Prof. Eugene Volokh, UCLA Law School
(published in the Atlanta Journal-Constitution and Albany Times Union, April 12, 2000, Las Vegas Review-Journal, April 13, 2000, Montgomery Advertiser, April 15, 2000, Charleston Gazette & Daily Mail, April 16, 2000, Washington Times, May 11, 2000, and eight other newspaper)
Tom English, a Boston bar owner, has (some say) engaged in illegal speech: He put up a supposedly racist African-themed display allegedly mocking Black History month and Martin Luther King, Jr.'s birthday. Actually, there's a hot controversy about what the display meant, but for now let's assume the worst -- assume English wants to express racist opinions.
You'd think the First Amendment protects his right to do that. In America, we're free to express all sorts of opinions, good, bad, and ugly. Some people may be offended, and quite rightly so. But the government has no business outlawing such expression.
As it happens, though, many government bodies think outlawing offensive speech is indeed their business. The Massachusetts Commission Against Discrimination, for instance, thinks it's illegal for businesses to say things that "ridicule or create a racial stereotype and make certain people feel unwelcome" and thus create a "hostile public accommodations environment." As I write this, the Commission is considering whether English in fact did this, and should therefore be punished.
As with many censorship campaigns, the attempt to outlaw speech that creates a "hostile environment" began from an appealing premise: Employees (it started with employees) should be free of sexual extortion, physical attacks, threats of violence, and face-to-face insults at work. And at first, this didn't even involve censorship, since most such behavior is either not speech or falls within one of the narrow exceptions to First Amendment protection.
But the law was unfortunately not limited to such egregious conduct. Rather, it was formulated as a rule that employers must suppress conduct or speech that's "severe or pervasive" enough to create a "hostile work environment" based on race, religion, sex, national origin, and the like for a "reasonable person."
With broad, vague language like that, it was inevitable that the law would spread to cover more and more speech -- and it has. Thus, the federal Equal Employment Opportunity Commission sued one employer for, among other things, tolerating "ebonics jokes" e-mailed around by its employees: The employer, the EEOC argued, had a legal duty to "eradicate" such forbidden speech.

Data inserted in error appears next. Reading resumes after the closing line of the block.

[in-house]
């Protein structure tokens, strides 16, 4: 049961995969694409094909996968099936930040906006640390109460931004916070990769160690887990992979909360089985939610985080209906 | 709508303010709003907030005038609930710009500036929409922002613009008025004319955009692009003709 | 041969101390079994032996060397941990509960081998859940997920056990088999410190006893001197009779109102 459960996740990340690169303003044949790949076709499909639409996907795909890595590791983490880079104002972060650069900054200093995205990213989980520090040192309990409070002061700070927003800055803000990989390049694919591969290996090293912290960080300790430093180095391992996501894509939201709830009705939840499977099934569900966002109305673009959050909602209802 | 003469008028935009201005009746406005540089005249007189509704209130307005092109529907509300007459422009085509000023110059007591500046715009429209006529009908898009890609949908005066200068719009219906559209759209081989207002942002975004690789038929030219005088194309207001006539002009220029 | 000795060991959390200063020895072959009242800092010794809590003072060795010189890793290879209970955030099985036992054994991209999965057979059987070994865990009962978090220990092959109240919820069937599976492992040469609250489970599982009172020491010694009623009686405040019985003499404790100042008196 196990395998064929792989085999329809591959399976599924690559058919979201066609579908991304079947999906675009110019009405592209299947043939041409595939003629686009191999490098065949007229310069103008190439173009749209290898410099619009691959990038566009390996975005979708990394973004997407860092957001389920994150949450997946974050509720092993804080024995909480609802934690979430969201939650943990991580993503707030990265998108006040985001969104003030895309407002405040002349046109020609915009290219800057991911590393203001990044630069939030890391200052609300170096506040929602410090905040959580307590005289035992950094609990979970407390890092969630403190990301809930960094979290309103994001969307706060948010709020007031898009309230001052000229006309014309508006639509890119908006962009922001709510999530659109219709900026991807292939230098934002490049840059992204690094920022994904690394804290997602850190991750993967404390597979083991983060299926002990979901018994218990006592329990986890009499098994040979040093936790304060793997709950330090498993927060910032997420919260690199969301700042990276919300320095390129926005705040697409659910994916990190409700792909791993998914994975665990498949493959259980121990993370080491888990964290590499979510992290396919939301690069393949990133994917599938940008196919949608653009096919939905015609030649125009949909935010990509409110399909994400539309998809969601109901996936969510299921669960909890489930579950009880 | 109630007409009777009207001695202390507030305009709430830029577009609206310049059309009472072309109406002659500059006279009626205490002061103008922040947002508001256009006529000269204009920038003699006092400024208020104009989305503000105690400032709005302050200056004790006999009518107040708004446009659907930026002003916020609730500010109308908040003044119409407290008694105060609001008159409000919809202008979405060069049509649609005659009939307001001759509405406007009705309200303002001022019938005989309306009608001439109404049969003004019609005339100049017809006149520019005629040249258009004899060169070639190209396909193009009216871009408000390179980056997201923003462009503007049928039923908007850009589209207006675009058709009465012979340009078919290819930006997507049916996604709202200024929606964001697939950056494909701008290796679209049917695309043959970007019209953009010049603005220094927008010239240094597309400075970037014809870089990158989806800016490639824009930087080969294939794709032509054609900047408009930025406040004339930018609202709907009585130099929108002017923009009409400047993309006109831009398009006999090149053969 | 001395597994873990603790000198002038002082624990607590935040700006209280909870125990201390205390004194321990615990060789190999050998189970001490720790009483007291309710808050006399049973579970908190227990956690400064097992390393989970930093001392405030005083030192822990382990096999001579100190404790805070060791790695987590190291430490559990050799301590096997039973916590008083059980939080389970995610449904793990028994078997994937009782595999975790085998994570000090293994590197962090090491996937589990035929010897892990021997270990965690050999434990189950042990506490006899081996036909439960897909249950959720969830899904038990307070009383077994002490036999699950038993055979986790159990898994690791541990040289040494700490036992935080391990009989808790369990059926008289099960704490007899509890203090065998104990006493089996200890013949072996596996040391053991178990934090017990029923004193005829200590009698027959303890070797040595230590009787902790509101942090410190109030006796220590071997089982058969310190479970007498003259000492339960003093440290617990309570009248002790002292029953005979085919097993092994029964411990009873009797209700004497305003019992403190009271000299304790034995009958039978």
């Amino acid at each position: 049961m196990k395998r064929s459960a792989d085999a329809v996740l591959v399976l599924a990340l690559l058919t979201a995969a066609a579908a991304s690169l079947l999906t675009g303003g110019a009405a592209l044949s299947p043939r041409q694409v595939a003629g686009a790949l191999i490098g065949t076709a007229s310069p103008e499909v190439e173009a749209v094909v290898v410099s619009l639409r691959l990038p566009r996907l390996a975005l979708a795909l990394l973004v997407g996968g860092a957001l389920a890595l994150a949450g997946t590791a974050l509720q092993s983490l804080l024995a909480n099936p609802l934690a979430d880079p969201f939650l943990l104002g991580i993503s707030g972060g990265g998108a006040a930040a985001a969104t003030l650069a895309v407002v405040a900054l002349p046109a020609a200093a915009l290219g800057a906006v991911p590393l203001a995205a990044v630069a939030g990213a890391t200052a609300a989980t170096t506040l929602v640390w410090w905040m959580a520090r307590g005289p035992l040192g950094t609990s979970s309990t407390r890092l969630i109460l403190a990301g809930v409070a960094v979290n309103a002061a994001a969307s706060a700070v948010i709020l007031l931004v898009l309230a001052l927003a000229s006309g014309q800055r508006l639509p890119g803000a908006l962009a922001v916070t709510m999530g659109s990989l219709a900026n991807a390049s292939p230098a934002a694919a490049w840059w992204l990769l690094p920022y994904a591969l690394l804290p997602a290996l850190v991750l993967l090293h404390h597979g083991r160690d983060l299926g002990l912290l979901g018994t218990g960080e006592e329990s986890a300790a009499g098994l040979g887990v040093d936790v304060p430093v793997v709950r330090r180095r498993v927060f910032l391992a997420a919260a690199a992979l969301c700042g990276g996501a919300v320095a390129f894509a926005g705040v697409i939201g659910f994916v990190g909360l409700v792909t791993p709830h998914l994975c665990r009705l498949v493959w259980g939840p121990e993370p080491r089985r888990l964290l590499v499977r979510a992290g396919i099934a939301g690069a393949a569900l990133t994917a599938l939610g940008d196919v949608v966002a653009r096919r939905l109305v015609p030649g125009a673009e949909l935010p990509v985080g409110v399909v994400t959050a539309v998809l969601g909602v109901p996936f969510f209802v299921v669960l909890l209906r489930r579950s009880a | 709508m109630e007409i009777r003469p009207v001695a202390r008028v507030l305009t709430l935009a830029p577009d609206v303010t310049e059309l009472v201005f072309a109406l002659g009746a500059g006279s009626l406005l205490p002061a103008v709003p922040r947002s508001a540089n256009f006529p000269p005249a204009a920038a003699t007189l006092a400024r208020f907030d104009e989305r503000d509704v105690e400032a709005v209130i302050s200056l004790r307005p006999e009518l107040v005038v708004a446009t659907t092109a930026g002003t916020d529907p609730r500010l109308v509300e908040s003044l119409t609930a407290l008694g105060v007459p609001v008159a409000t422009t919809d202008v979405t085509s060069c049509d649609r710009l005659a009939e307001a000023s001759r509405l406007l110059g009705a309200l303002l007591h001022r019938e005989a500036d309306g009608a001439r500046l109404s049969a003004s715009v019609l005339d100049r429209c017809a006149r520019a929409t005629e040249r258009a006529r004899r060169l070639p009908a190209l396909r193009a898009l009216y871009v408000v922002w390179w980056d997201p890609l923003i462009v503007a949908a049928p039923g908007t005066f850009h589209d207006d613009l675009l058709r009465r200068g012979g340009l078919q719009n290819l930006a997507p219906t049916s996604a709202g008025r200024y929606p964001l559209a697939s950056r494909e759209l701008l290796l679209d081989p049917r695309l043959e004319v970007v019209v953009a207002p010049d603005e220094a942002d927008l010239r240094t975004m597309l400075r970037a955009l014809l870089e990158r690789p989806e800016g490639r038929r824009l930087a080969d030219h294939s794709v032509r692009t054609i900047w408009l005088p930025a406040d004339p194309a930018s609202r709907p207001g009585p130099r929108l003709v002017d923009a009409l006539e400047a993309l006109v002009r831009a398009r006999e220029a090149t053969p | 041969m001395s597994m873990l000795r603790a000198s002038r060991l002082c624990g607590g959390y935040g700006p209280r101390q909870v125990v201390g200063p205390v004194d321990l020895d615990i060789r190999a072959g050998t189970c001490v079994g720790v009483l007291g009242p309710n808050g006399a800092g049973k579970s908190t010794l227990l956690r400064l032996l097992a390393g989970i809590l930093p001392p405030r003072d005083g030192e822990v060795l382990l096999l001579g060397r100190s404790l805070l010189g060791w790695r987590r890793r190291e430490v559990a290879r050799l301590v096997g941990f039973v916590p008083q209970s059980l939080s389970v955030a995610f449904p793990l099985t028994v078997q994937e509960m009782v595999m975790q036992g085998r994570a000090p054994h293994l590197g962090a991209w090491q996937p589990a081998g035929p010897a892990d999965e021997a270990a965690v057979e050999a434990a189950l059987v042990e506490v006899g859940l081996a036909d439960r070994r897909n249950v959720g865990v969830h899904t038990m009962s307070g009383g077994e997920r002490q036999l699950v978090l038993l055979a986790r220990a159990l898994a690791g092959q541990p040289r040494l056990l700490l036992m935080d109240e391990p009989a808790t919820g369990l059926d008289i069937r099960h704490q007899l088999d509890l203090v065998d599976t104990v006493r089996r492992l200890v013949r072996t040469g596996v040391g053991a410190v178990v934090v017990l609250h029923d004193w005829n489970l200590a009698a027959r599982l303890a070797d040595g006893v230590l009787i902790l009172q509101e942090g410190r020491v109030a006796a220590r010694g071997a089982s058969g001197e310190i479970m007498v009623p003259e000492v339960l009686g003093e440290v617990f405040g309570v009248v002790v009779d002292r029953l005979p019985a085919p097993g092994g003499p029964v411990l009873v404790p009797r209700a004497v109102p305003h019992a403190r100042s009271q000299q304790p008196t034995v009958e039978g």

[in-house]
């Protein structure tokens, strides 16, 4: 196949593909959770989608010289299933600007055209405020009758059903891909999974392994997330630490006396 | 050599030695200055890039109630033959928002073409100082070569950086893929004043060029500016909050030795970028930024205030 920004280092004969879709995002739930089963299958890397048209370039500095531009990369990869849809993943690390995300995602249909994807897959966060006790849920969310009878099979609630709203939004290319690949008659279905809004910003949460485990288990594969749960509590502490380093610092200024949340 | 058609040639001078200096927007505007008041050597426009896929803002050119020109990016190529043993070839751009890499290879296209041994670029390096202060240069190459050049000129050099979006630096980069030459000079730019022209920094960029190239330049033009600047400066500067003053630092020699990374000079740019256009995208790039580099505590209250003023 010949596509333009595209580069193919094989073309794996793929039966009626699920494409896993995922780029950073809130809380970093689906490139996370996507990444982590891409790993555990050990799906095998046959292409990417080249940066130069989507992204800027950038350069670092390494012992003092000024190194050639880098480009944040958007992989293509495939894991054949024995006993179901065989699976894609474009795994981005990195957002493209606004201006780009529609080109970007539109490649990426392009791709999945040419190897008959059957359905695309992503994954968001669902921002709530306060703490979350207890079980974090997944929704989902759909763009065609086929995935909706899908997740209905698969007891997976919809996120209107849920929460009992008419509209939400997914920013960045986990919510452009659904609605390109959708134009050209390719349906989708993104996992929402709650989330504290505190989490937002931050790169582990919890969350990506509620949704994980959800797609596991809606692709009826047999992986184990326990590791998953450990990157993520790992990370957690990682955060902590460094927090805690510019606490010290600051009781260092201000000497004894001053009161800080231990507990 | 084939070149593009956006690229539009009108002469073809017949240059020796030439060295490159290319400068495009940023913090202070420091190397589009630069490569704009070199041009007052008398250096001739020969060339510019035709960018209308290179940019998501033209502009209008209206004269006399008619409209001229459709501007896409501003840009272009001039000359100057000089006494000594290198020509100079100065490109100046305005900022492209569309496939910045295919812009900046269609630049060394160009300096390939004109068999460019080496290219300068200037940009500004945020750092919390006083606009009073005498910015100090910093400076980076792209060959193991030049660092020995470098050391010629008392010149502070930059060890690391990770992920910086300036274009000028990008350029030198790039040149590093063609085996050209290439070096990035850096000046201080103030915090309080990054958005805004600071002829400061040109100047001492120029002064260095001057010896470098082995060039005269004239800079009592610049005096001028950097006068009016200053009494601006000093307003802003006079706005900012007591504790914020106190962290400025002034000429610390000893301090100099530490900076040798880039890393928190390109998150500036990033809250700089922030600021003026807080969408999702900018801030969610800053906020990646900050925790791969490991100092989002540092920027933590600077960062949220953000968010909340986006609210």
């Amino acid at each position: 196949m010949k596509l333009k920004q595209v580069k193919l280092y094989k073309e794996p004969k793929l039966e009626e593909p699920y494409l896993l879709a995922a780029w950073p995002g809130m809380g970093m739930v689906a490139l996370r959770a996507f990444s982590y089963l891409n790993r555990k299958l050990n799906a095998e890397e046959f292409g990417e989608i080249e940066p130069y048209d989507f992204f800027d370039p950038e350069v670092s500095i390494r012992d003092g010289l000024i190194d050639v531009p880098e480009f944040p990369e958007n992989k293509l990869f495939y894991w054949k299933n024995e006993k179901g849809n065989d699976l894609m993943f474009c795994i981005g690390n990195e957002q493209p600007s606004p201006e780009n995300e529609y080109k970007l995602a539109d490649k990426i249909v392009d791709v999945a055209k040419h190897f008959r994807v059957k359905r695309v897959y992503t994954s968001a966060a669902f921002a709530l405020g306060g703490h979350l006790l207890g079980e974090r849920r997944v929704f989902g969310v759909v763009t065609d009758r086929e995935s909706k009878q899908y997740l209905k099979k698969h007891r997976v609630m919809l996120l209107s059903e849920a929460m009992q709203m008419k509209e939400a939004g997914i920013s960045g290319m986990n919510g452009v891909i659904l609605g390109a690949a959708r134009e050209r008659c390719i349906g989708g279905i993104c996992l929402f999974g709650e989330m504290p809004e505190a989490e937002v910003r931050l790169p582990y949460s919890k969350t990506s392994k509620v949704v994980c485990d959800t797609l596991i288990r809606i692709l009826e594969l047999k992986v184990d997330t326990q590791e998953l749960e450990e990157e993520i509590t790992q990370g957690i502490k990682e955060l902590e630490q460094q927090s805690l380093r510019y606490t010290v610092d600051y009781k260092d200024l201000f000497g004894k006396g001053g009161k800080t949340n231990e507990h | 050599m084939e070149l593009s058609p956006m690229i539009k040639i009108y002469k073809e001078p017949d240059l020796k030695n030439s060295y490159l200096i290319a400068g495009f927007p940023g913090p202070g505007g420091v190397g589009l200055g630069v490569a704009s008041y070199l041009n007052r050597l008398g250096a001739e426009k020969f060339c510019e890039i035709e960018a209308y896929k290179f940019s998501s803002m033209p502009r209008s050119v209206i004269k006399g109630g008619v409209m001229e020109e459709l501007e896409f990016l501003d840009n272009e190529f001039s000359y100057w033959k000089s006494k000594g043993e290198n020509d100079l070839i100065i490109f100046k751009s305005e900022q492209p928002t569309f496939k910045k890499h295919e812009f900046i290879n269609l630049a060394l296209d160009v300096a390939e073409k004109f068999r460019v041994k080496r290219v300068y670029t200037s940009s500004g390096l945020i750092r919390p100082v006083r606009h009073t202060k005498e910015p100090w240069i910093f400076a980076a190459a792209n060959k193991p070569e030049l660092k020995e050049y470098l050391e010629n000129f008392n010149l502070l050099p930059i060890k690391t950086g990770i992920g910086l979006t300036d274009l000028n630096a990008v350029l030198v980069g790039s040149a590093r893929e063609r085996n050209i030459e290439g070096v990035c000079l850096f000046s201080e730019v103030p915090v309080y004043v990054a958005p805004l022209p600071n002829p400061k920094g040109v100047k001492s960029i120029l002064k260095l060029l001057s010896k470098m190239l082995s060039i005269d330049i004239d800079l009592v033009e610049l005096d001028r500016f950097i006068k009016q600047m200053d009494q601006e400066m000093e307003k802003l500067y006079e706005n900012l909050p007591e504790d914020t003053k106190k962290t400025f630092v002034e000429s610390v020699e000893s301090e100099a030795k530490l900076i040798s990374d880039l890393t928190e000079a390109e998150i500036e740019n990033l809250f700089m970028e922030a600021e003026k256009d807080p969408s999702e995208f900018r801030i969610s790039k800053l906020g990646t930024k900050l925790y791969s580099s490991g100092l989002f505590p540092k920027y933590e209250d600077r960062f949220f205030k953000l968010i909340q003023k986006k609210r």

Another employer was found liable for putting Bible verses on its paychecks and Christian-themed articles in its newsletter and thereby creating a "hostile environment" for a non-Christian employee. A federal court has enjoined one company's employees from making remarks "contrary to your fellow employees' religious beliefs." Another court has enjoined "all offensive speech implicating considerations of race."
Likewise, courts and administrative agencies have held employers liable for tolerating sexually suggestive jokes (even ones that refer equally to men and women). In 1998, many employment experts in fact cautioned employers that allowing Clinton/Lewinsky jokes could lead to lawsuits. One headline in a prominent business newspaper has put the current state of the law well -- "Watch What You Say, or Be Ready to Pay."
From hostile work environment law, the speech restriction campaign spread to "hostile educational environment" law. The U.S. Department of Education, for instance, has found that a college was legally required to censor sexist criticisms of student activists on its online bulletin boards. It then forced the college to adopt a speech code banning, among other things, speech that "denigrates or shows hostility or aversion" toward various groups, or involves "negative stereotyping." The First Amendment? Not a problem, the feds said, where the cause of fighting "hostile environments" is involved.
From there it was a short step to outlawing "hostile public accommodations environments." The government has gotten used to ordering speech codes in private workplaces. It thinks it's fine to order speech codes in universities. Next step: Government-imposed speech codes for bars.
Or country clubs. A few months ago, a Maryland county commissioner concluded that such a club had to create a speech code for its members, and to take down a supposedly sexually offensive print hanging in its clubhouse; that case is now on appeal. Or Internet service providers. Late last year, a Vermont agency held that a service provider's failure to stop sexually offensive speech could create an illegal "hostile public accommodation environment" for a subscriber -- the provider there (a small college) decided to settle rather than appeal.
Such is the path of censorship crusades -- the slippery slope is a real risk, in a legal system based on analogy and precedent. Fortunately, some courts and administrative agencies have begun to see the danger here, but too many have not. Which is why instead of "no law abridging the freedom of speech" we now have "Watch What You Say, or Be Ready to Pay."